Miss Bates went back and forth on several category romances for Wendy’s TBR Challenge January “short read” before settling on Christine Rimmer’s The Lawman’s Convenient Bride. No rhyme or reason why, except Rimmer is fast becoming a comfort read. The writing is solid and Rimmer always achieves a balance of humor and sentiment. She also really comes down strong on marriage and fidelity without being smarmy or righteous and The Lawman’s Convenient Bride certainly conveys this.
When the novel opens, sheriff-hero Seth Yancy is trying to stave off the president of the Justice Creek library association’s convincing argument in favour of his participation in a charity bachelor auction. From Seth’s opening thoughts, we learn that he has been celibate since a sad thing happened to him seven years ago. But community-minded, honourable, cannot-tell-a-lie Seth cannot resist the call of the library association cause and agrees, even though he’d do anything “to get out of being raffled like a prize bull.” In the meanwhile, he also learns, from this conversation, that the woman who was his deceased baby stepbrother’s lover is one month away from giving birth to his niece. This revelation brings Seth to heroine Jody Bravo’s flower-shop doorstep. They carry on a wary, if friendly conversation and responsibility-personified Seth convinces Jody to allow him to help her out and be a part of his step-niece’s life.
MissB. returned to a beloved series with Jodi Thomas’s Wild Horse Springs. Crossroads, Texas’s denizens’ stories continue. Thomas’s series has steadily produced one excellent ensemble-romance after another and MissB. is always happy to return. Wild Horse Springs is a particularly strong addition, if only because the town’s long-lonely sheriff finally gets his HEA. The novel focuses on three couples and a compelling RS plot. Sheriff Dan Brigman falls for newly-arrived country singer, Brandi Malone; our PTSD-ed Texas Ranger hero, Cody Winslow falls (literally! you’ll see) for park ranger Tess Adams; and, we finally have a reunion between high-powered lawyer, former-Cross-Roads cowboy Lucas Reyes and Sheriff Brigman’s daughter, Lauren. The romances unfold in conjunction with some pretty nasty doings. Former waif now grown and happily ensconced in family love and support, Thatcher Jones, finds and loses a little girl – silent, obviously physically abused, and in much need of rescuing. Sheriff Brigman is on the case, as are various Cross-Road-ites and the novel concludes, other than with HEAs for our couples, with an exciting rescue operation. Continue reading
Karen Kirst’s The Sheriff’s Christmas Twins is the ninth romance in her “Smoky Mountain Matches” series and even though after nine volumes Miss Bates would’ve thought the series would feel tired, it’s fresh and lovely. While The Sheriff’s Christmas Twins doesn’t reach Reclaiming His Past‘s greatness, there is much to recommend it. Firstly, a character we’ve followed in many of the previous novels, Sheriff Shane Timmons, protector of Gatlinburg, Tennessee, and its environs, finally gets his story and a heroine worthy of his dour, but committed and decent soul. Shane’s heroine is visiting childhood friend, Allison Ashworth, the now-woman whose father once took in the friendless, homeless, orphaned Shane. Allie and Shane are now in their thirties, but thanks to Shane’s continued correspondence with Allie’s brother George, Shane’s bond to his foster family remains strong. When Allie and George’s father, David, brought the 14-year-old angry Shane to their household, 12-year-old Allie immediately latched onto him, regaling him with love, affection, and gentle good-hearted teasing. She wanted to be his friend, to make him a part of every family holiday and tradition, but Shane held back – especially from her. At George’s insistence, he and his family and Allie travel to Gatlinburg, from their home in Norfolk, Virginia, to spend the holidays with Shane. Continue reading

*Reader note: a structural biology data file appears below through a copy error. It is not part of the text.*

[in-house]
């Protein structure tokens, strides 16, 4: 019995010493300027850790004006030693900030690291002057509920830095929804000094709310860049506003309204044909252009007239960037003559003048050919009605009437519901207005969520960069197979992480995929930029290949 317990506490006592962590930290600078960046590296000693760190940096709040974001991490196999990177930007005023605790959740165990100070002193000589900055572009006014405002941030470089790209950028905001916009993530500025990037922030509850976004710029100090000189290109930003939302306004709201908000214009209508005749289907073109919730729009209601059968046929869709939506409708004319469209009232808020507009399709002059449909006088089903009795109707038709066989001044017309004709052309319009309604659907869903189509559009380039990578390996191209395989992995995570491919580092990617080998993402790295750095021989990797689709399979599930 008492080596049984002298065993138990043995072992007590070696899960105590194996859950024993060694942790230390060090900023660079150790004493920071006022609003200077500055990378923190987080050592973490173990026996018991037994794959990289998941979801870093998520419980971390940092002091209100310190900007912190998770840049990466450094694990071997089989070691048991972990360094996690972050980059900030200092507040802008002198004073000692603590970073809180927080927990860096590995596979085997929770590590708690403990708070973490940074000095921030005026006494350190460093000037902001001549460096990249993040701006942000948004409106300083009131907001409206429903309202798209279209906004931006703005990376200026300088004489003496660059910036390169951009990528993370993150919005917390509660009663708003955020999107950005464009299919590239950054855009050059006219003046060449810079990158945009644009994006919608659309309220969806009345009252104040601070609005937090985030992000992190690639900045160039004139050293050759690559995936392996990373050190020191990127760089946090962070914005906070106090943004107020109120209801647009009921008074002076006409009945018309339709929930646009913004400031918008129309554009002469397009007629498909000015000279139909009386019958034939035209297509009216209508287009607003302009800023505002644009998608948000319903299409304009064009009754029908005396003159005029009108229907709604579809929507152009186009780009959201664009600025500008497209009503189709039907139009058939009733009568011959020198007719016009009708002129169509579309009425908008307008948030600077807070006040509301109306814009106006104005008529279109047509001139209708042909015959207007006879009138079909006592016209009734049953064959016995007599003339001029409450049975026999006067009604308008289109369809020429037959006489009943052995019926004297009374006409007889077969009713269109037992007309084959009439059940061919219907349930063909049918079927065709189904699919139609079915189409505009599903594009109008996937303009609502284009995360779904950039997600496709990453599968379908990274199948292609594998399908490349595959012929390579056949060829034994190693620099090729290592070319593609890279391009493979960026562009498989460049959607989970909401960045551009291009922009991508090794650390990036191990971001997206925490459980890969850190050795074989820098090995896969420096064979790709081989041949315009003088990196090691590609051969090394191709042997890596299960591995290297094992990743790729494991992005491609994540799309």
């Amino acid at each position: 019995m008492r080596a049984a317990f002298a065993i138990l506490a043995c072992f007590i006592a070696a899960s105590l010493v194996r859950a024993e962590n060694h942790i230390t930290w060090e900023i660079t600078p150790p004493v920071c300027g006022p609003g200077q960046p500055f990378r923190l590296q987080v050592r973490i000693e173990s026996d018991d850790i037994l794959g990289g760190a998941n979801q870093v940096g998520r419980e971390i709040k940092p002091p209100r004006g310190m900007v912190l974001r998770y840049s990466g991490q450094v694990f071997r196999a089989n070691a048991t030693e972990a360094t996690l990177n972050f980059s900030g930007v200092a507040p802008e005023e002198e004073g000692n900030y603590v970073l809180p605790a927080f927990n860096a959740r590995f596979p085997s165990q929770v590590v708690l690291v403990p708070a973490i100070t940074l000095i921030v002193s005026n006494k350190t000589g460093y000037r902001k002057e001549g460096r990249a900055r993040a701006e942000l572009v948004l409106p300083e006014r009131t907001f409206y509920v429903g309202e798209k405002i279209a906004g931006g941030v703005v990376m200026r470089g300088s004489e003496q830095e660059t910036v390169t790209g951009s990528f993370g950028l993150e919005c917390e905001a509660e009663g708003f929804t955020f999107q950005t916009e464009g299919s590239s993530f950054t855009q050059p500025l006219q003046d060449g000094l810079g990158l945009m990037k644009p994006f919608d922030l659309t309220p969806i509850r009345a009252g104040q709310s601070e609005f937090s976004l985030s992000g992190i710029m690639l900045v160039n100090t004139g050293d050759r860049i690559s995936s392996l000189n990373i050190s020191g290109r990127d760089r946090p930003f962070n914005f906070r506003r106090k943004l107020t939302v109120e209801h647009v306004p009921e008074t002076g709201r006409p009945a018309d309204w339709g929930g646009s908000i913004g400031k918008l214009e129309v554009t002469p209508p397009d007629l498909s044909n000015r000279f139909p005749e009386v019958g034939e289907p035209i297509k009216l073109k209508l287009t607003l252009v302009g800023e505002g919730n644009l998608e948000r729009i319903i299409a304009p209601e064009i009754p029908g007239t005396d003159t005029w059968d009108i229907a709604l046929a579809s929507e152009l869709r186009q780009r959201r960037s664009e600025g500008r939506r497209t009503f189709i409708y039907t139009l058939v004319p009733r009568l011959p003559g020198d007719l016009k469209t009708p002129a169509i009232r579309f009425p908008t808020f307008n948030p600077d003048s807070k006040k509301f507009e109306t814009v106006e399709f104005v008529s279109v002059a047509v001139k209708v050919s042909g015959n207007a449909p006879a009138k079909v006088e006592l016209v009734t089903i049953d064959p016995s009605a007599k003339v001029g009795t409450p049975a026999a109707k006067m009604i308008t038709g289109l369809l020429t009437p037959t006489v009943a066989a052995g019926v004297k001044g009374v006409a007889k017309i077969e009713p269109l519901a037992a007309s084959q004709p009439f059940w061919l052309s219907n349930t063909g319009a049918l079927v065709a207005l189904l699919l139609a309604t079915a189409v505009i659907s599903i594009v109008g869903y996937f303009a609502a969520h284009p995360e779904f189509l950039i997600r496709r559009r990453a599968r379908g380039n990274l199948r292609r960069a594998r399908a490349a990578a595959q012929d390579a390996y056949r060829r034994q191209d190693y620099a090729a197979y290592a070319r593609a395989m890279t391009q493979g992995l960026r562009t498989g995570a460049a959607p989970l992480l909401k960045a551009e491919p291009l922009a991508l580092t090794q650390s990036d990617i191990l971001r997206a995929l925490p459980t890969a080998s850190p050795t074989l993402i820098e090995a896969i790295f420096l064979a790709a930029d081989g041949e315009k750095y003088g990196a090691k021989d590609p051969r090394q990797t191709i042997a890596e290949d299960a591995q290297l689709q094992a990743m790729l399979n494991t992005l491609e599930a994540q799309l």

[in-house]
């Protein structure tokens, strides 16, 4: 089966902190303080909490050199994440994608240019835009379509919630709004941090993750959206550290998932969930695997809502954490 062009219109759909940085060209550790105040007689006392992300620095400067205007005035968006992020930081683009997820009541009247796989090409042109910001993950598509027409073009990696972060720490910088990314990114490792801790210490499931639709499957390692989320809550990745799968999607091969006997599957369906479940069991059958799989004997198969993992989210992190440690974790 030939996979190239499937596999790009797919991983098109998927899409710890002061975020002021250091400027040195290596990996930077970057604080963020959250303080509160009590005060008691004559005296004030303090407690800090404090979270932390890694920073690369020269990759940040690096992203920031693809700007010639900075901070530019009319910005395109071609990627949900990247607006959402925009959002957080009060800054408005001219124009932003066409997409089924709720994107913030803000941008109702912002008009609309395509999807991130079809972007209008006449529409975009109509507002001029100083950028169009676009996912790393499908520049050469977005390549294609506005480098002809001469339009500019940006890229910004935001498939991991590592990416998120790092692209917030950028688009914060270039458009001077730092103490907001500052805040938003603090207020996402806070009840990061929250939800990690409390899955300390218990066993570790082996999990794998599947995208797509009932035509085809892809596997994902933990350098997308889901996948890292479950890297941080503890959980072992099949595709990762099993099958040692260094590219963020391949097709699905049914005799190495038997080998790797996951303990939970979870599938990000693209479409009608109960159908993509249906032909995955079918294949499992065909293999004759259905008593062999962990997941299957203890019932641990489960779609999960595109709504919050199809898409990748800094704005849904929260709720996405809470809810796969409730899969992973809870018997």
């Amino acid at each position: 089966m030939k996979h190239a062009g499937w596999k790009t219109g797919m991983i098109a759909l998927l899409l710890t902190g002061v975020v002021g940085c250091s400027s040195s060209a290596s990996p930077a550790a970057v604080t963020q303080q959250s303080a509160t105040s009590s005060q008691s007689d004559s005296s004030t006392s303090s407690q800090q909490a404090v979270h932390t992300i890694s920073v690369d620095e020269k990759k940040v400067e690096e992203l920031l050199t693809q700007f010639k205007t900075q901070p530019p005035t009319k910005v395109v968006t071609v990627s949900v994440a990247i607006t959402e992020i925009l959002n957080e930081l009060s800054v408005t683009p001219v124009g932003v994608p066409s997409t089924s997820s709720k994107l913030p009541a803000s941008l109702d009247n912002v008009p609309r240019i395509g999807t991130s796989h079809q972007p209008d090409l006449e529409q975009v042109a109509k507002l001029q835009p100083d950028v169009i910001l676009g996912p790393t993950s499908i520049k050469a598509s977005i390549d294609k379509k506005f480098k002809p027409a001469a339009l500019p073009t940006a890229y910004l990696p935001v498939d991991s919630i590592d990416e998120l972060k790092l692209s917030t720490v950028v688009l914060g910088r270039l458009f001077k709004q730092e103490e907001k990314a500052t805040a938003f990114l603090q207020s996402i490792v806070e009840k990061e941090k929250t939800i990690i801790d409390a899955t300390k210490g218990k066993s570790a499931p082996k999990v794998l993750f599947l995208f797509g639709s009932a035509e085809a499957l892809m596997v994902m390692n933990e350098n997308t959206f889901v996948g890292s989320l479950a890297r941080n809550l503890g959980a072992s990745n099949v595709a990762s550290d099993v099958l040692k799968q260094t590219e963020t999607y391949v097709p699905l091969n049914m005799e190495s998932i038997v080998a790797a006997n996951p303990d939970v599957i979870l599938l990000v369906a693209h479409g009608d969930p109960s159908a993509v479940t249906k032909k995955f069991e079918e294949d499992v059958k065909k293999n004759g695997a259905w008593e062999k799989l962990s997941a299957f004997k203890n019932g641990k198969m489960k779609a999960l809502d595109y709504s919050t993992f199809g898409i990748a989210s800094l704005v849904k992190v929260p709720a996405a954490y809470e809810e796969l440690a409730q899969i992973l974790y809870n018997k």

After savoring the glorious Betty Neels, Miss Bates read a long-established but new-to-her author, RaeAnne Thayne. Snowfall On Haven Point is the fifth romance in Thayne’s “Haven Point” series, set in the eponymous mythical, idealized Idaho town. Heroine Andrea “Andie” Montgomery is a Portland transplant. She arrived in Haven Point after losing her cop-husband and enduring a sexual assault. Miss Bates appreciated that Andie wasn’t a victim. She’s in a good place: working at her graphic design business, establishing a home with her two adorable kids, Chloe and Will, and building new Christmas traditions in her adopted town. She has made wonderful friends and is considering dating again: she doesn’t allow still-lingering grief and trauma to prohibit her from living life fully and well. The encounter with the curmudgeonly neighbour-hero, Sheriff Marshall Bailey, comes when Marshall’s sister and Andie’s dear friend, Wyn, asks her to check on her injured brother. Though Andie finds Marsh taciturn and even gruff at times, she agrees to deliver meals and make sure he’s all right getting around with a broken leg. A romantic suspense element is introduced when we learn that Sheriff Bailey was deliberately run down in a snowy parking lot while answering a tip from a mysterious caller. (Never mind the TSTL hero: what law enforcement officer would answer a call without back-up?) Continue reading